GG: Some LsL guitars are made with Reclaimed Pine. Is sustainability of timber a priority for LSL?

LL: Absolutely. We want a future. So we introduced the reclaimed lumber guitars. And to my great surprise they sound fantastic. I love them and I love making them. It is a real joy to put one into someone’s hands and watch the reaction. Fun stuff.

GG: You also hand-wind all of your own pickups. How much of the ‘LsL’ sound comes down to the materials and making of the pickups? Do you prefer lower-wound or higher-wound pickups?

LL: I prefer lower output pickups. I’m of the thought that there are a million ways with pedals and amps to increase the signal but not one way to lower it well. So I choose to make all the options possible. Give ‘em a low output pickup and give the player the option to have a sweet sound or do whatever they want with that gorgeous tone after it comes out of the guitar. High output pickups are one-trick ponies in my opinion. We make some higher output pickups but my choice is always toward the low side.

GG: Talking about preferences, what is your own favourite LsL guitar model and finish?

LL: My favorites are my two personal LsL’s. I have Sherry which is our first T-style guitar with two humbuckers (a Badbone II). The color was invented by our first painter, Robie Canlas, and it’s called RC Red. It’s red that leans towards orange slightly with a metallic powder in it.

My other one is one of our semi-hollow body T-shaped Soledad guitars. I did the finish on it myself with a hand stained quilted maple top. I did a sunburst with 4 colors of stain and rubbed it on by hand. It came out beautiful. It has my favorite pickup combination of a P-90 in the neck and humbucker in the bridge position.

GG: LsL guitars are based on the classics: what is it about these designs that resonates so much with all guitar players?

LL: I think they feel like home. At least that’s how I feel about T-style guitars. I can’t play a Strat to save my life. I flail around too much and I’ve had way too many embarrassing moments where I’ve hit the selector switch or the volume control accidently.

GG: LsL makes lots of necks with Roasted (or torrefied) Maple. To you, is this more for the feel, tone, look or a combination of all three?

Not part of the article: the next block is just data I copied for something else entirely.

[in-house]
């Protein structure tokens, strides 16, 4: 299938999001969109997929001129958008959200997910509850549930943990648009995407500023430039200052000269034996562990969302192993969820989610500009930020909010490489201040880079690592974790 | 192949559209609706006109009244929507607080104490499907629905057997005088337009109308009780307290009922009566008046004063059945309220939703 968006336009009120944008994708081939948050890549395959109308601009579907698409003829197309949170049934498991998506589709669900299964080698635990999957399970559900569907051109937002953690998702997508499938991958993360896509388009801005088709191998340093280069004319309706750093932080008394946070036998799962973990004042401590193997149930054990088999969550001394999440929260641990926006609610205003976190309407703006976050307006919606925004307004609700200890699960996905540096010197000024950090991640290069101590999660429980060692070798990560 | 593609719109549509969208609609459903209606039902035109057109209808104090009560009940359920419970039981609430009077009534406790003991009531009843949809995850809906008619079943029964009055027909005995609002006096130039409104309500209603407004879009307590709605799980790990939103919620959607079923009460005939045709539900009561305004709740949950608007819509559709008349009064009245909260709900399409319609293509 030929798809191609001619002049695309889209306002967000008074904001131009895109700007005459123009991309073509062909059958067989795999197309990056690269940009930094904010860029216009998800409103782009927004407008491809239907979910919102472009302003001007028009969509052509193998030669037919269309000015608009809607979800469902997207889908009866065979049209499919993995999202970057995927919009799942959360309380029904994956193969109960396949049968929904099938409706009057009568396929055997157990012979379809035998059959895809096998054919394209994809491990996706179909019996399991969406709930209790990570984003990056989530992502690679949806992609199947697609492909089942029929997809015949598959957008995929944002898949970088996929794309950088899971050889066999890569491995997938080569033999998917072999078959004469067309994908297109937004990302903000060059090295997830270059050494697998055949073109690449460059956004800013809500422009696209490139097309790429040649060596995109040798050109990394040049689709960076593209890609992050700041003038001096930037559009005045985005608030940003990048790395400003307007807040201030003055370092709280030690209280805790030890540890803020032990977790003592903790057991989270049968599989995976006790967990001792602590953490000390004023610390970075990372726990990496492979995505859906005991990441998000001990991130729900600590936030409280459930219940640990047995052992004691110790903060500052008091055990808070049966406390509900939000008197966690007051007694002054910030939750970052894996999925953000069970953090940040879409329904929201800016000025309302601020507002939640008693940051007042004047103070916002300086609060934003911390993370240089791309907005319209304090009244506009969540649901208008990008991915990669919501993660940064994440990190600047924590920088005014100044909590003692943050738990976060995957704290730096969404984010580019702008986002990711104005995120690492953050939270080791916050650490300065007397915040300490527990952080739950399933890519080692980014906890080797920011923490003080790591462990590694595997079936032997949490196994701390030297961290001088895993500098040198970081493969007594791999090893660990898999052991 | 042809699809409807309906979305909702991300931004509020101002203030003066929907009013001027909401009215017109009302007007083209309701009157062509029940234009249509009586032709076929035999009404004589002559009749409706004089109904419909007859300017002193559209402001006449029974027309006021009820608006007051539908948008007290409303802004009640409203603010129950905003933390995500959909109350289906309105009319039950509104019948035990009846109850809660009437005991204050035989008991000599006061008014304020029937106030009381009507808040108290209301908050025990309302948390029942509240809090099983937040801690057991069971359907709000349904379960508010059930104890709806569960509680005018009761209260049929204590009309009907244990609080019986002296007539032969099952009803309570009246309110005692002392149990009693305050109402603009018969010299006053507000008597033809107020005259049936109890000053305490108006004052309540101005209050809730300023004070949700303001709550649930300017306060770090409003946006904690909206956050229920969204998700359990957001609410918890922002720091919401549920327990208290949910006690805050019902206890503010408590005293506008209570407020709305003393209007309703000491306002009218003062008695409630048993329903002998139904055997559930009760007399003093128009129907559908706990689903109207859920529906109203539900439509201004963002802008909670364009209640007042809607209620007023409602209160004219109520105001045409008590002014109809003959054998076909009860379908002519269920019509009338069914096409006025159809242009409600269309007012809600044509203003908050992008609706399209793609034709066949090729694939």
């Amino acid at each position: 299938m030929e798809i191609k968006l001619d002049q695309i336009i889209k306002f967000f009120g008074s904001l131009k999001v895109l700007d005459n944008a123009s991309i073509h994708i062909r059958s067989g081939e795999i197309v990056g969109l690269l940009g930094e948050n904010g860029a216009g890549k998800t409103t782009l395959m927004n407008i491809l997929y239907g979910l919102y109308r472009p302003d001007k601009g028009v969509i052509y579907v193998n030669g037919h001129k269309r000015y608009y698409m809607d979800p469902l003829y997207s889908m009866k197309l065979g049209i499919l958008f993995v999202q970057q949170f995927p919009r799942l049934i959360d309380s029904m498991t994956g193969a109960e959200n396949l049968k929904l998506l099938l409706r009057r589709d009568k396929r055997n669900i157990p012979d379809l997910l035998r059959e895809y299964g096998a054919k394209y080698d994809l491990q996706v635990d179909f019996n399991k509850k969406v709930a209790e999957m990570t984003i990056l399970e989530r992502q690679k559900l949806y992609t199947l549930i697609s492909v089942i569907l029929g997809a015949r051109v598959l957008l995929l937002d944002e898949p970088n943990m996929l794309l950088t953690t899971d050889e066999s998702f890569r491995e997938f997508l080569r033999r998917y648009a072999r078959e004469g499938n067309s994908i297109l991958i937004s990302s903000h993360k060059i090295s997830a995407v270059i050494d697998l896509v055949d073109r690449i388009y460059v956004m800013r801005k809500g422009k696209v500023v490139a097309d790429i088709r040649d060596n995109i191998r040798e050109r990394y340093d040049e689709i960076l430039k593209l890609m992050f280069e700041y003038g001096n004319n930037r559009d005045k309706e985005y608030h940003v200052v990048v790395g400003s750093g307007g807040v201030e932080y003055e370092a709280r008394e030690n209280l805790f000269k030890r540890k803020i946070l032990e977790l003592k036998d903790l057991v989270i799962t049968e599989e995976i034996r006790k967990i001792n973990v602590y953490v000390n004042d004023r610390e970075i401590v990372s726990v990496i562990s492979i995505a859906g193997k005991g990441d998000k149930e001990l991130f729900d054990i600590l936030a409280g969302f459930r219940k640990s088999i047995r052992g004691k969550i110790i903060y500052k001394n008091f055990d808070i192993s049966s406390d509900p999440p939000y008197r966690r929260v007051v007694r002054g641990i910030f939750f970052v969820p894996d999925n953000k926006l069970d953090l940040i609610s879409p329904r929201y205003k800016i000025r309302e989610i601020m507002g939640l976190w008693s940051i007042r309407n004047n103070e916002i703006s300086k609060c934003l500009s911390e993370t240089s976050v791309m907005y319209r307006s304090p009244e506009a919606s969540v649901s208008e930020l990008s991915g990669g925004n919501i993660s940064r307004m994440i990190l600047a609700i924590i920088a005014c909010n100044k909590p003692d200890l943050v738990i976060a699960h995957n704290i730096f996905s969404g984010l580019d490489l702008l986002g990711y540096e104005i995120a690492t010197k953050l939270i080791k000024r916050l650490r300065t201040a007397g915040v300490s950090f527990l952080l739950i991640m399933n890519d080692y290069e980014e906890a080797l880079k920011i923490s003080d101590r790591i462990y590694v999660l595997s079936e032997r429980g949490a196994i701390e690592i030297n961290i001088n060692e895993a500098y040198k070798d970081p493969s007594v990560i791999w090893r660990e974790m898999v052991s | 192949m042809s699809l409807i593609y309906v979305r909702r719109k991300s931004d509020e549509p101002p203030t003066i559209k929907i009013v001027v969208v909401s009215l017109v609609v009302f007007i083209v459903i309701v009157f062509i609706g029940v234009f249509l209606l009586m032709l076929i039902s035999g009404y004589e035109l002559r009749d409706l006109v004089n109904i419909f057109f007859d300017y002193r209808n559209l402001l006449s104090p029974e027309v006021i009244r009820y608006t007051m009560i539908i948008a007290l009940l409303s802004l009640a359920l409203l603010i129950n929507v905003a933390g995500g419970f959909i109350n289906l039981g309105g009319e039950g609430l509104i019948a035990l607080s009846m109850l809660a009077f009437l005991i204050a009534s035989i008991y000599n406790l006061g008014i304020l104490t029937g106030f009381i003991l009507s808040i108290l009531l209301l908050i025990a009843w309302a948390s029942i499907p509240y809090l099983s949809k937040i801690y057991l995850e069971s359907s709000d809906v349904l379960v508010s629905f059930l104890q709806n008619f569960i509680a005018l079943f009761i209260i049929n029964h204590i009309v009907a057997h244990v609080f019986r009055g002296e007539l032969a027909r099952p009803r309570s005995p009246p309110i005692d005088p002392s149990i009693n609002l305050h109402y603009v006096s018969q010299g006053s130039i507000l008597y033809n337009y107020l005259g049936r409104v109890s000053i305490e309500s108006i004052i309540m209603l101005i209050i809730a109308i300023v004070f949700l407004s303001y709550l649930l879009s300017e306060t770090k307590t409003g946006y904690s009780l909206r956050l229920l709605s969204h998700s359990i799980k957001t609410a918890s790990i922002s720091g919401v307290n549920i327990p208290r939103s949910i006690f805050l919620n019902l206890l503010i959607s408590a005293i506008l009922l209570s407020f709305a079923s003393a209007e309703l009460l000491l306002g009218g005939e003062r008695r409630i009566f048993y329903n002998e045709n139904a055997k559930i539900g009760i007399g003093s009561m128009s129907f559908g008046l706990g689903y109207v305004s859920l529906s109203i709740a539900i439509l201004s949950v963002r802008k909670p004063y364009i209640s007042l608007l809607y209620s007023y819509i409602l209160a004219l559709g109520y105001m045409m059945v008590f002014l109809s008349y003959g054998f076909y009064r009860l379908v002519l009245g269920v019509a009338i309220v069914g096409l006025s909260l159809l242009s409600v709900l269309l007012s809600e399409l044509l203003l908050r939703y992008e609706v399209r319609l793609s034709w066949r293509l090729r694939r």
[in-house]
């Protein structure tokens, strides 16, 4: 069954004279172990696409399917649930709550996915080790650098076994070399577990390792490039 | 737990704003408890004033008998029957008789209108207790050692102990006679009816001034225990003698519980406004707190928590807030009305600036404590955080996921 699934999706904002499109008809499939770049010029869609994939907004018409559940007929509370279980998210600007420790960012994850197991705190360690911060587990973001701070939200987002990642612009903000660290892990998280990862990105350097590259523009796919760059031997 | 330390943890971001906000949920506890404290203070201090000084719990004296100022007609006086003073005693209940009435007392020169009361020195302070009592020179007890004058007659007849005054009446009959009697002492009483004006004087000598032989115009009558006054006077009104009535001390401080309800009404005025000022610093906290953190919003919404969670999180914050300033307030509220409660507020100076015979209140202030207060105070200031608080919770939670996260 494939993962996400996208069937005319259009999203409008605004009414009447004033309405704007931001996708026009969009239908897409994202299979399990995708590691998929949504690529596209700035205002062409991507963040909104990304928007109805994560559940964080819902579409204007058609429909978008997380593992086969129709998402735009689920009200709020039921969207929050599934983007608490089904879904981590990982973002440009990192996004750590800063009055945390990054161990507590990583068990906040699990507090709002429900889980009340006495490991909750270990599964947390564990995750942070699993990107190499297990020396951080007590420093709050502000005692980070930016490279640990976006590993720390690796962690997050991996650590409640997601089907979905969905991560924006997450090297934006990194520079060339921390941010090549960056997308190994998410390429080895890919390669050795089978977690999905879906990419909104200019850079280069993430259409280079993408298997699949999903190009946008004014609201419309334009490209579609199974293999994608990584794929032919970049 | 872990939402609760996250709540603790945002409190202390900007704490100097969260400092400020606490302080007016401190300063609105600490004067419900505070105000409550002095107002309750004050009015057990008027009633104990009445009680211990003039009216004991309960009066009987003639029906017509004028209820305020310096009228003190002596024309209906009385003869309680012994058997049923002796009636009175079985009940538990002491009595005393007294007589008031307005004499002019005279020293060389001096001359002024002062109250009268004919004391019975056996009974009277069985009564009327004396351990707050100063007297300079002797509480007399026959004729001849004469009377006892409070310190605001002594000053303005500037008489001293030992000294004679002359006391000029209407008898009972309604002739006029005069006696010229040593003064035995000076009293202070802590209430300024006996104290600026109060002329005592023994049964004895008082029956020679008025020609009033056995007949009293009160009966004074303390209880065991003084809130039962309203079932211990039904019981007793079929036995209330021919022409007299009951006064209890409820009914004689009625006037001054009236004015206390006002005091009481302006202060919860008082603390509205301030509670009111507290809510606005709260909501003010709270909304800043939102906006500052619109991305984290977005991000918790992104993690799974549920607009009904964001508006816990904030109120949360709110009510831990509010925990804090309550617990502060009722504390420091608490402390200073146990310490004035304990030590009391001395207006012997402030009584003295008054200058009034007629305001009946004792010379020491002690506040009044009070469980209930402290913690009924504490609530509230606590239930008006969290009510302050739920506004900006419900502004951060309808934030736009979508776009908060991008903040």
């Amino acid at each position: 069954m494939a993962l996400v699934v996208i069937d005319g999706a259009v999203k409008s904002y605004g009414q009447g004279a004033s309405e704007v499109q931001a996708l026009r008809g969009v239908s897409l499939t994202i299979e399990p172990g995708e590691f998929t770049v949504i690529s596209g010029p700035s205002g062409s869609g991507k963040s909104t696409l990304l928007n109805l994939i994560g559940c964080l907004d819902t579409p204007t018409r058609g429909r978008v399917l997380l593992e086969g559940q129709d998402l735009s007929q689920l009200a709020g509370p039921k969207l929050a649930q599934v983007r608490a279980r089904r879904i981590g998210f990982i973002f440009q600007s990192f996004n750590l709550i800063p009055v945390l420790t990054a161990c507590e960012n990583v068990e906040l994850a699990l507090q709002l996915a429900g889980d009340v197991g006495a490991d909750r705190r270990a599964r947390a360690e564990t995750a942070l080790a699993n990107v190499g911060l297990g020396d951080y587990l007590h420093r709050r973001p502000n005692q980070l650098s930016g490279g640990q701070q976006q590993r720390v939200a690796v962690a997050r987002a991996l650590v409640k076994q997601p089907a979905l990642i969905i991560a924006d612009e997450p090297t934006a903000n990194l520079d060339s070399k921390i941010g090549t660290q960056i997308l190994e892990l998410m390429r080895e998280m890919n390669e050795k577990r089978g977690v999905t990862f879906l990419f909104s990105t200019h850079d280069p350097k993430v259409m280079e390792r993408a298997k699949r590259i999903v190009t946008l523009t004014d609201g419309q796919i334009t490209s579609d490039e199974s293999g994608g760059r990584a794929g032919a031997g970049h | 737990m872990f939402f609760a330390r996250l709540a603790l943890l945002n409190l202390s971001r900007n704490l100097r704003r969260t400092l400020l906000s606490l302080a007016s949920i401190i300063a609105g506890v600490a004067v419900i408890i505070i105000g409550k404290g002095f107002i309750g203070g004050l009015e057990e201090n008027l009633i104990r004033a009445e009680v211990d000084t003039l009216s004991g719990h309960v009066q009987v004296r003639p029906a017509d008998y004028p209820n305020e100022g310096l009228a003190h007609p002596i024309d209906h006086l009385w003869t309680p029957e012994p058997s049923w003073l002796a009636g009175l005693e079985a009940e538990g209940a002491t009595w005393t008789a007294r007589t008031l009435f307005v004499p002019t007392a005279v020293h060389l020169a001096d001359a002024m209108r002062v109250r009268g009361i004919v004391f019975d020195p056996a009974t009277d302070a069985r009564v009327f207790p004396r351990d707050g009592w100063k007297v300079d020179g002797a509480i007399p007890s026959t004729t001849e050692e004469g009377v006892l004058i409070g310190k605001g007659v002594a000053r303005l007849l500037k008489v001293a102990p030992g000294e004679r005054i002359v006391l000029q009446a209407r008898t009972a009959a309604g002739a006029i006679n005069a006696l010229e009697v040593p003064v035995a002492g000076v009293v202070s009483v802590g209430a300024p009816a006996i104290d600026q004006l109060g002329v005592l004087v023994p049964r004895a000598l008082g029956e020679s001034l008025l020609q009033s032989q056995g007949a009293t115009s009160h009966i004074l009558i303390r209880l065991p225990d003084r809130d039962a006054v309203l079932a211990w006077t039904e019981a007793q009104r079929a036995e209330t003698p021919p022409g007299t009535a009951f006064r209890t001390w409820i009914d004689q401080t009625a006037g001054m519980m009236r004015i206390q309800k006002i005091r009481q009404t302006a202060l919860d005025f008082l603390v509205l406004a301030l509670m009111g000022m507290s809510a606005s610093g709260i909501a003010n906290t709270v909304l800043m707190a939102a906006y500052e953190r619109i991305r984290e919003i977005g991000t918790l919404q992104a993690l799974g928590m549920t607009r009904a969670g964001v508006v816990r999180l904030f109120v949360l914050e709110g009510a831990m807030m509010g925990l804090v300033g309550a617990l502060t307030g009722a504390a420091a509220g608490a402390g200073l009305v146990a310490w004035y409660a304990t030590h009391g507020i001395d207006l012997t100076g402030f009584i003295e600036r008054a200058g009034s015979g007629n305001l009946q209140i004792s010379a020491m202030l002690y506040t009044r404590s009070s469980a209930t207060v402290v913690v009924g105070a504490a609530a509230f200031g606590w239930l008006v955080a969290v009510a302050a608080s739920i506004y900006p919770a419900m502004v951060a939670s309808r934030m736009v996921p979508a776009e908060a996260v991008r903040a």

LL: Roasted maple is a double edged sword. It seems to be more stable in different and changing climates, but it can be very brittle. It sounds great but at a price I think. The key seems to be the degree of roasting – too much and you get extremely fragile necks. When the roasting thing started the companies that were supplying it were not familiar with the needs of the guitar world. They were used to making products like greenhouse flooring and building products that did not require the hole drilling and slotting that guitar necks need. The learning process was expensive and heartbreaking. We cracked a lot of necks. Sometimes just the installation of a tuner mounting screw into a pre-drilled hole. We also have broken a neck by installing a fret. The neck broke completely in half.

The good news is that the companies that are doing the roasting have adjusted their temperatures and things have gotten a lot better. We have also adjusted by drilling slightly larger holes.

It has been a while since we’ve had a problem…knock on wood?

GG: Finally, who do you see as being the ideal LsL customer?

LL: The ideal customer for us is the player who can hear and feel the difference.
Since starting this endeavor, I’ve known that if we were to make guitars in this world there are only two avenues that might have a slim chance of surviving: cheap and great. There was no way we could survive for a week if we were to try and compete at the low-end (nor would I want to). So the reality of the situation is that if we were going to sell a product that is the same shape and used the same materials as the giant was making for the last 70 years then we had better be good – really good. So how is that done?

As I see it there is only one way. Do EVERYTHING better. The bottom line is that every single thing we do to a guitar must be better than the competition. We strive to stack up pennies and hopefully in the end the small differences stack up to a very big difference. Each and every LsL guitar MUST sell itself and in most cases the mission is to move every potential customer off of the guitar they walked into the store to get by being so much better that they will feel like an idiot if they don’t walk out with ours. This is the reality of our position in the world. We have one shot at every customer and we better get them then.

So, our ideal customer? It's simple….those who can tell the difference.

So there you have it. Sage words from the man himself. We’d like to thank Lance for talking the time out of his busy schedule to give us such great answers! Please click through to view our selection of LsL guitars on the site.